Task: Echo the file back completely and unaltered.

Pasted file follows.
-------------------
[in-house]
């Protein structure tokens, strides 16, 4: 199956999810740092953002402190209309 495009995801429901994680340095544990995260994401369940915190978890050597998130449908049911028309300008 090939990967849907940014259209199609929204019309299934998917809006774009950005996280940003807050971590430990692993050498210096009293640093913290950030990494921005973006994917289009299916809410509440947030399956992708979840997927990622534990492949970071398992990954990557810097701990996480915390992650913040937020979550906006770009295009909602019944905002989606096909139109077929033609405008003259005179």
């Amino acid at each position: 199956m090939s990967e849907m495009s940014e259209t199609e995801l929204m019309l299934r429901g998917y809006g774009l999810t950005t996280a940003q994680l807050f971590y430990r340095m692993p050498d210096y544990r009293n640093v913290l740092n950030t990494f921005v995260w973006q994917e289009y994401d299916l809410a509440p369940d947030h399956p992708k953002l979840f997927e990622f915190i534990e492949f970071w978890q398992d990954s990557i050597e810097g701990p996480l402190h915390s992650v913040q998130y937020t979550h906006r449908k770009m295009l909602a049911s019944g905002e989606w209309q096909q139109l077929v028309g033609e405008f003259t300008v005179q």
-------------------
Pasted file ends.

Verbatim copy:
[in-house]
């Protein structure tokens, strides 16, 4: 199956999810740092953002402190209309 495009995801429901994680340095544990995260994401369940915190978890050597998130449908049911028309300008 090939990967849907940014259209199609929204019309299934998917809006774009950005996280940003807050971590430990692993050498210096009293640093913290950030990494921005973006994917289009299916809410509440947030399956992708979840997927990622534990492949970071398992990954990557810097701990996480915390992650913040937020979550906006770009295009909602019944905002989606096909139109077929033609405008003259005179």
């Amino acid at each position: 199956m090939s990967e849907m495009s940014e259209t199609e995801l929204m019309l299934r429901g998917y809006g774009l999810t950005t996280a940003q994680l807050f971590y430990r340095m692993p050498d210096y544990r009293n640093v913290l740092n950030t990494f921005v995260w973006q994917e289009y994401d299916l809410a509440p369940d947030h399956p992708k953002l979840f997927e990622f915190i534990e492949f970071w978890q398992d990954s990557i050597e810097g701990p996480l402190h915390s992650v913040q998130y937020t979550h906006r449908k770009m295009l909602a049911s019944g905002e989606w209309q096909q139109l077929v028309g033609e405008f003259t300008v005179q």